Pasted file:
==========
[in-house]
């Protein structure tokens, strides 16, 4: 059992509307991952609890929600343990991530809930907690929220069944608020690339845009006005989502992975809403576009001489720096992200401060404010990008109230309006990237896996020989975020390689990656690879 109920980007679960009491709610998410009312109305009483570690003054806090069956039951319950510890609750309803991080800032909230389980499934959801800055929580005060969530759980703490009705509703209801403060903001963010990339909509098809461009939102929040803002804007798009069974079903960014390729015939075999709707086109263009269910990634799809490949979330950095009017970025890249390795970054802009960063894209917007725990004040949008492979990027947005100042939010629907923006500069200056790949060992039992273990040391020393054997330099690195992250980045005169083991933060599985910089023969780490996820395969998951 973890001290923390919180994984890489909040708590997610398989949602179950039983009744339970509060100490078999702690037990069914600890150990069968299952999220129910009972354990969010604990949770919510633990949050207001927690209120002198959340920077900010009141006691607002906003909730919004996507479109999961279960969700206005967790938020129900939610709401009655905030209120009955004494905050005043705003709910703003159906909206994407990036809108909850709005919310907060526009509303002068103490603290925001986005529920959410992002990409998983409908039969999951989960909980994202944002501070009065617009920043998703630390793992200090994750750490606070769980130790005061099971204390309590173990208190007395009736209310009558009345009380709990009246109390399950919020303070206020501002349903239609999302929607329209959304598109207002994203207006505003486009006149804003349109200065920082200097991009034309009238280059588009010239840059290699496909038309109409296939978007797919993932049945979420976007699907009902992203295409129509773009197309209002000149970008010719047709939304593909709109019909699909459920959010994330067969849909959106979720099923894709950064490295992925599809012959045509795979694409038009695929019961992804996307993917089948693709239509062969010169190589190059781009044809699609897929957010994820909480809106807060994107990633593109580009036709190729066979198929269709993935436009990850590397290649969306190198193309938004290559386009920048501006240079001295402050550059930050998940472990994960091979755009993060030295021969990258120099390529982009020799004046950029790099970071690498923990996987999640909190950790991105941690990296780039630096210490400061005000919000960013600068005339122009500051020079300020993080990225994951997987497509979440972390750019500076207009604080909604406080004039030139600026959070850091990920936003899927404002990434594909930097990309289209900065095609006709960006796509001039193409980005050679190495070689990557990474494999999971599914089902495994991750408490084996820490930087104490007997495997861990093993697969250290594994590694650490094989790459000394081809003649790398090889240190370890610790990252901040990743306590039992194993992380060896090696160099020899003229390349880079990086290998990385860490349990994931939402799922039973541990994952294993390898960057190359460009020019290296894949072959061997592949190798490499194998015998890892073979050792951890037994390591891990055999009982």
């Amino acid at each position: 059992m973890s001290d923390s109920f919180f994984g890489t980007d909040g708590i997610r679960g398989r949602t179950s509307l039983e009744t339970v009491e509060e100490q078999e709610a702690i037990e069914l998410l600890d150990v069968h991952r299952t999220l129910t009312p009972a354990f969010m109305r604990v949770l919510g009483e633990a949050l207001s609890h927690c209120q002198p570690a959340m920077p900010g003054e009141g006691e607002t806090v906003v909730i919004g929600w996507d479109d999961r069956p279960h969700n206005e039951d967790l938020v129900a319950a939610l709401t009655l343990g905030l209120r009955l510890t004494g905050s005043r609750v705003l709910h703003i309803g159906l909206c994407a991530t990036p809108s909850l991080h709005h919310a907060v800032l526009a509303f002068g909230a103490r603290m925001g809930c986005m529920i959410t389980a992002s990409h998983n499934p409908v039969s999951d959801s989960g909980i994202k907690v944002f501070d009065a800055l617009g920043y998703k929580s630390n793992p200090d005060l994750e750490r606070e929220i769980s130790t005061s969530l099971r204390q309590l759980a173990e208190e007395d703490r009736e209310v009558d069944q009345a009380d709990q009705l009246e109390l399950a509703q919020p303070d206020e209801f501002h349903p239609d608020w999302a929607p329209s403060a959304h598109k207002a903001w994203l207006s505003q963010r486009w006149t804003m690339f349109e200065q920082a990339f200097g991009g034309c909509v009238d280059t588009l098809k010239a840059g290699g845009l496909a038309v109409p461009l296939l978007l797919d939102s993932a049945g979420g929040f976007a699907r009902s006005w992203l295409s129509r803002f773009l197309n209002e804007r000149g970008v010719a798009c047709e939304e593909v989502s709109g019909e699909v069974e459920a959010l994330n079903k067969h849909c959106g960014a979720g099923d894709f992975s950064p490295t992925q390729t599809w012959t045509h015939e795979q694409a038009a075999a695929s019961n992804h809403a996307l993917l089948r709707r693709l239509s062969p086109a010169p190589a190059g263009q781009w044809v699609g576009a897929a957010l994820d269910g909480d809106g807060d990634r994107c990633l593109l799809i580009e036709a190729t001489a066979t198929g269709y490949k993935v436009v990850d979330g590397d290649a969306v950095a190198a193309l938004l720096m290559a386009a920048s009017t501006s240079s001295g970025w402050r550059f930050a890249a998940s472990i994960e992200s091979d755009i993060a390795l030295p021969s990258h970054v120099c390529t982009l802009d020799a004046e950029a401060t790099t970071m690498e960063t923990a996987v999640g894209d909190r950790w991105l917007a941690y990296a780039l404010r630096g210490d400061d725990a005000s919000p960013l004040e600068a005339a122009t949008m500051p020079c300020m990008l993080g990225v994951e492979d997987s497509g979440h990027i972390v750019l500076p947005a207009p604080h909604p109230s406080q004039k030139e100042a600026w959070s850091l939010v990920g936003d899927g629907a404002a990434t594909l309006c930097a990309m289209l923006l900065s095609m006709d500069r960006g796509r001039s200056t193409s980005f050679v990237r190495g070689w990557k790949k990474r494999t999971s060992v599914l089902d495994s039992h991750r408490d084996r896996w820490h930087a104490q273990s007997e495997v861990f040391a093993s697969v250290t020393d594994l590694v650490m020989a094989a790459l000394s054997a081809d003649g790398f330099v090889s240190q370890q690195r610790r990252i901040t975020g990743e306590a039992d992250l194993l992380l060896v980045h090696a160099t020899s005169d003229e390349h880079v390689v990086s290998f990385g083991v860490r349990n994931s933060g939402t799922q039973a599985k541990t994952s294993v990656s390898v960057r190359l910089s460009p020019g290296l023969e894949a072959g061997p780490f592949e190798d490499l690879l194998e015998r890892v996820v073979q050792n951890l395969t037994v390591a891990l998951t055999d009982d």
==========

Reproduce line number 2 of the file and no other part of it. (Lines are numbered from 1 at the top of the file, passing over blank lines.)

């Protein structure tokens, strides 16, 4: 059992509307991952609890929600343990991530809930907690929220069944608020690339845009006005989502992975809403576009001489720096992200401060404010990008109230309006990237896996020989975020390689990656690879 109920980007679960009491709610998410009312109305009483570690003054806090069956039951319950510890609750309803991080800032909230389980499934959801800055929580005060969530759980703490009705509703209801403060903001963010990339909509098809461009939102929040803002804007798009069974079903960014390729015939075999709707086109263009269910990634799809490949979330950095009017970025890249390795970054802009960063894209917007725990004040949008492979990027947005100042939010629907923006500069200056790949060992039992273990040391020393054997330099690195992250980045005169083991933060599985910089023969780490996820395969998951 973890001290923390919180994984890489909040708590997610398989949602179950039983009744339970509060100490078999702690037990069914600890150990069968299952999220129910009972354990969010604990949770919510633990949050207001927690209120002198959340920077900010009141006691607002906003909730919004996507479109999961279960969700206005967790938020129900939610709401009655905030209120009955004494905050005043705003709910703003159906909206994407990036809108909850709005919310907060526009509303002068103490603290925001986005529920959410992002990409998983409908039969999951989960909980994202944002501070009065617009920043998703630390793992200090994750750490606070769980130790005061099971204390309590173990208190007395009736209310009558009345009380709990009246109390399950919020303070206020501002349903239609999302929607329209959304598109207002994203207006505003486009006149804003349109200065920082200097991009034309009238280059588009010239840059290699496909038309109409296939978007797919993932049945979420976007699907009902992203295409129509773009197309209002000149970008010719047709939304593909709109019909699909459920959010994330067969849909959106979720099923894709950064490295992925599809012959045509795979694409038009695929019961992804996307993917089948693709239509062969010169190589190059781009044809699609897929957010994820909480809106807060994107990633593109580009036709190729066979198929269709993935436009990850590397290649969306190198193309938004290559386009920048501006240079001295402050550059930050998940472990994960091979755009993060030295021969990258120099390529982009020799004046950029790099970071690498923990996987999640909190950790991105941690990296780039630096210490400061005000919000960013600068005339122009500051020079300020993080990225994951997987497509979440972390750019500076207009604080909604406080004039030139600026959070850091990920936003899927404002990434594909930097990309289209900065095609006709960006796509001039193409980005050679190495070689990557990474494999999971599914089902495994991750408490084996820490930087104490007997495997861990093993697969250290594994590694650490094989790459000394081809003649790398090889240190370890610790990252901040990743306590039992194993992380060896090696160099020899003229390349880079990086290998990385860490349990994931939402799922039973541990994952294993390898960057190359460009020019290296894949072959061997592949190798490499194998015998890892073979050792951890037994390591891990055999009982």